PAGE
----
“We can’t get insurance now. We used to get it but they just don’t want to know us now.

“This is one of the worst years. I’ve been there for 30 years and at first it was a flood every four or five years, now it’s four, five and six a year.”

Shopkeepers and publicans tried pumping the water out and some used buckets.

One woman, who was evacuated by boat, said: “We didn’t think it was going to get as bad as this.

“It was frightening as the waters rose and it was good to get out. We don’t know what to expect when we are allowed back.”

Emergency services were called out to rescue 12 people who became stranded on a bus after it was engulfed in a massive flood in the Ayrshire village of Dailly.

Jacqueline Hendry, who was at the scene, said: “I was passing in my car when I saw a lot of ambulance, fire and police.

“The bus was near enough submerged and the road was closed,

“I’m not sure if the driver maybe hasn’t been told, but it has led to quite a grim result.

“The road runs alongside the River Girvan, which has burst its banks and the bus looked like it had been pushed into the water.

“There were people still on board, and the bus was in almost complete darkness.”

Most of the country was on flood alert, with more than 100 warnings in force across ­Scotland. Sepa also issued two orange “danger to life” warnings of severe flooding for the rivers Nith in Dumfries and Galloway and the Tweed in the Borders.

Numerous properties had to be evacuated due to danger from rising floodwaters.

Residents of Ballater in Aberdeenshire were forced to flee after the River Dee overflowed, while the fire service was called in to help villagers in Straiton, South Ayrshire, to leave their homes.

Travel on motorways and rural routes alike was severely disrupted by surface water and landslips, with motorists being urged to avoid unnecessary journeys.

Flooding forced the closure of roads across the regions, with rail and ferry services also affected.

Meanwhile, Glasgow’s busy Great Western Road was partially closed near Gartnavel Hospital due to “severe flooding” and Aikenhead Road in the city’s southside was closed to all traffic after the road was left beneath several feet of water.

CalMac ferry sailings between Mallaig and Armadale and Oban and Craignure were cancelled, with the Largs to Cumbrae service also suspended.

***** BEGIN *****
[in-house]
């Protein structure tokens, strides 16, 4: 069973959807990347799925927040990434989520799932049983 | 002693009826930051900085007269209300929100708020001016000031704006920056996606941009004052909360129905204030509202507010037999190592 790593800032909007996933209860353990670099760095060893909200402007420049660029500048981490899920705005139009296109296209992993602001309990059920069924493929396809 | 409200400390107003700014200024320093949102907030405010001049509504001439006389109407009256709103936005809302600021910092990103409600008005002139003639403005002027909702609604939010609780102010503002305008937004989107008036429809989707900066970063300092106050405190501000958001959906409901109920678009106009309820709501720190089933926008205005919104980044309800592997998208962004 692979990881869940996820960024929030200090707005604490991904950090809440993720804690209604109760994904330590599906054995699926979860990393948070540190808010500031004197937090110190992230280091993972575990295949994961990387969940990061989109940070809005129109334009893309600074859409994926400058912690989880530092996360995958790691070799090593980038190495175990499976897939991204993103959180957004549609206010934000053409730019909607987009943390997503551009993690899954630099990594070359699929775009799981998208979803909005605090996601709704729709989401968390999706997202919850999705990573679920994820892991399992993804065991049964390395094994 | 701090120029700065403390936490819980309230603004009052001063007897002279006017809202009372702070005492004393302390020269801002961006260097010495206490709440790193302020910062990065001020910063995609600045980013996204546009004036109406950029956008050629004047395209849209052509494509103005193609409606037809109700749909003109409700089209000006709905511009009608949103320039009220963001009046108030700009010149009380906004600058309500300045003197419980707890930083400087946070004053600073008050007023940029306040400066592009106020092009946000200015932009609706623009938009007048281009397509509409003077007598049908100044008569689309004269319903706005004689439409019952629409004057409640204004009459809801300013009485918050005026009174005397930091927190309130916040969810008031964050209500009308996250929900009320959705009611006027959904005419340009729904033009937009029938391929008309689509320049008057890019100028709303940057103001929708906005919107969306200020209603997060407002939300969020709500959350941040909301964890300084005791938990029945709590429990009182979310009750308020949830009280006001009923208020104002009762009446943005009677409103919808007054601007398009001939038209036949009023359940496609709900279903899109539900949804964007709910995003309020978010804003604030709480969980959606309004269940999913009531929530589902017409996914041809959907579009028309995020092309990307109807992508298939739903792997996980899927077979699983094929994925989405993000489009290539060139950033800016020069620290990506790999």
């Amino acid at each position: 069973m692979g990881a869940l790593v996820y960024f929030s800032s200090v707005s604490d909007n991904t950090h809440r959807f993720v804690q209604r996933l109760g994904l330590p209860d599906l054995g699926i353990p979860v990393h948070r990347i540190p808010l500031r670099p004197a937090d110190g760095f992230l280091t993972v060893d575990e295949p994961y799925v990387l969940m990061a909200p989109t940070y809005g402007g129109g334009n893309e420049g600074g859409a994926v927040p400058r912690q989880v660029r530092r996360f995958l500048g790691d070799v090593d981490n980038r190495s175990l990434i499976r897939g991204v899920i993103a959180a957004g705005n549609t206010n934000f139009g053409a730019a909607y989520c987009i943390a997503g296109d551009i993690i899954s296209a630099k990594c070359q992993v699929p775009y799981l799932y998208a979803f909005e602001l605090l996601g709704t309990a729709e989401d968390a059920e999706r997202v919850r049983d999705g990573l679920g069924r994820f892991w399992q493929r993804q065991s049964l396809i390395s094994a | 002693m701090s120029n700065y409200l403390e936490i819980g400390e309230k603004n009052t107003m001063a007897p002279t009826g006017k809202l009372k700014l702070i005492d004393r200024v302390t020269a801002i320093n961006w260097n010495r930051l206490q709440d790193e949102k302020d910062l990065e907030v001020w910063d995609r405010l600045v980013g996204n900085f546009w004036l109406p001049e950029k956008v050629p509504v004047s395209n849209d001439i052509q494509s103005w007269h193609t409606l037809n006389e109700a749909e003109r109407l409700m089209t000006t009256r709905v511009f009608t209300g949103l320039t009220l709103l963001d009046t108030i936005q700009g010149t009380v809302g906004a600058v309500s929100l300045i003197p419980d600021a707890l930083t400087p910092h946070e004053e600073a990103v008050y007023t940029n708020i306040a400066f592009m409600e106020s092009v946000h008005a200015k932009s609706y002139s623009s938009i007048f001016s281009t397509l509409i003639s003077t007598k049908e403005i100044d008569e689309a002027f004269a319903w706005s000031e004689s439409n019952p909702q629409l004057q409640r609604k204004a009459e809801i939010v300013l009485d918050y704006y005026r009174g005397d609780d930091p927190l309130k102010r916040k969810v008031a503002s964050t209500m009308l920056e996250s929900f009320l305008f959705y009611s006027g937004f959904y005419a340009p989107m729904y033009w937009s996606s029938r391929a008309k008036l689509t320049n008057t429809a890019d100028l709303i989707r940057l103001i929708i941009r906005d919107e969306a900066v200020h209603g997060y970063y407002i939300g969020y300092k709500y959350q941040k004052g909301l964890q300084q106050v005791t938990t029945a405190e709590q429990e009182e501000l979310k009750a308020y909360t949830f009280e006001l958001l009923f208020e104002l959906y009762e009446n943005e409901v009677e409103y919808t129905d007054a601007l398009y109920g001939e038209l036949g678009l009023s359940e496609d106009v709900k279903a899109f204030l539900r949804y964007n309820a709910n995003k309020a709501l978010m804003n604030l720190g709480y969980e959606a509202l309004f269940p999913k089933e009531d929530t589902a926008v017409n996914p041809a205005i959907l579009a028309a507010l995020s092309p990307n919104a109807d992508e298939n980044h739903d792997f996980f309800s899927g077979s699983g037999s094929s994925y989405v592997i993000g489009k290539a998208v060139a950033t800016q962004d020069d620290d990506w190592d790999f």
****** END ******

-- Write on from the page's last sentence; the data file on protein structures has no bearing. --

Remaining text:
ScotRail said services between Glasgow and Inverness, Carlisle and Kilmarnock suffered disruptions.

Scottish Hydro Electric Power Distribution (SHEPD) said power faults were caused by wind damage and trees or other debris hitting lines.

“We had prepared for Storm Frank by increasing resources and moving engineers to strategic locations days before it hit,” SHEPD director Dale Cargill said.

“But the storm posed some real challenges for our engineers – they could not climb poles to carry out repairs during strong winds; our helicopter could not fly to carry out an examination of the network and flooding made some roads impassable.

“I would like to thank our customers for their understanding and patience during exceptional circumstances that faced us.”

Roads authorities, police and the coastguard have urged people in areas that experience severe weather to avoid unnecessary travel.

“We are dealing with a very serious situation as a result of Storm Frank,” said Dr McLeod.

“Weather warnings from the Met Office have unfolded as forecast and much of Scotland has been experiencing strong winds, torrential rain and rising rivers.

“The Scottish Government’s Resilience Team is closely monitoring the situation, which is still developing as persistent rain continues to fall onto saturated ground –and is expected to deteriorate further as river levels continue to rise, even after the rain has stopped.

“It is imperative that people look for and take heed of the latest warnings, information and advice.”

In Ballater, Aberdeenshire, residents from Anderson Road, Deebank Road and Albert Road have been evacuated and a rest centre set up at the Victoria Barracks and nearby Aboyne Academy.

Vincent Fitzsimons, hydrology manager at Sepa, said: “The worst of the rainfall has largely passed but larger rivers will take some time to react as the water moves down towards the sea. Some are reacting now but in areas like Dumfries the worst of the flooding is expected to coincide with high tide.

“Rivers further east will take longer to respond. Areas like Callander, Perth, Deeside and Spey will continue to see rising levels throughout the day.”

Forecasters at Meteogroup said Braemar in Aberdeenshire had been the wettest place in Scotland since midnight after receiving 64mm of rain up to 2pm ­yesterday.

Tyndrum in the Stirling Council area received 58mm.